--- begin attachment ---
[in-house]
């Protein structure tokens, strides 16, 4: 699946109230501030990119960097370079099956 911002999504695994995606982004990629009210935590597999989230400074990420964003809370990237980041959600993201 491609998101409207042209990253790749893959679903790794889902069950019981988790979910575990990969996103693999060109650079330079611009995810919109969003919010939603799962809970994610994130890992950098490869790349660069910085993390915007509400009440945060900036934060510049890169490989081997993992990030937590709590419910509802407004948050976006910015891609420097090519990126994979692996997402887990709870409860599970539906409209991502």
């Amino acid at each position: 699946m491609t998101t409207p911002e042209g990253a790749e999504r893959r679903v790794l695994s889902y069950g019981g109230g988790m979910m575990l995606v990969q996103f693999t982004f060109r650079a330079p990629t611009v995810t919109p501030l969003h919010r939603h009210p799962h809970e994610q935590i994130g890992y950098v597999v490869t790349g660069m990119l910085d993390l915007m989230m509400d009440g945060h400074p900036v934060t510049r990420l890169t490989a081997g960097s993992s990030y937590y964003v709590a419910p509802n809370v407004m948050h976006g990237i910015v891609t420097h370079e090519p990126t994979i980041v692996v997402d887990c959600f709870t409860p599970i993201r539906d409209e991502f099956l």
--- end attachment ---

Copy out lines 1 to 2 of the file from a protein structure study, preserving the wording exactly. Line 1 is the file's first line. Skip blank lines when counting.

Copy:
[in-house]
């Protein structure tokens, strides 16, 4: 699946109230501030990119960097370079099956 911002999504695994995606982004990629009210935590597999989230400074990420964003809370990237980041959600993201 491609998101409207042209990253790749893959679903790794889902069950019981988790979910575990990969996103693999060109650079330079611009995810919109969003919010939603799962809970994610994130890992950098490869790349660069910085993390915007509400009440945060900036934060510049890169490989081997993992990030937590709590419910509802407004948050976006910015891609420097090519990126994979692996997402887990709870409860599970539906409209991502």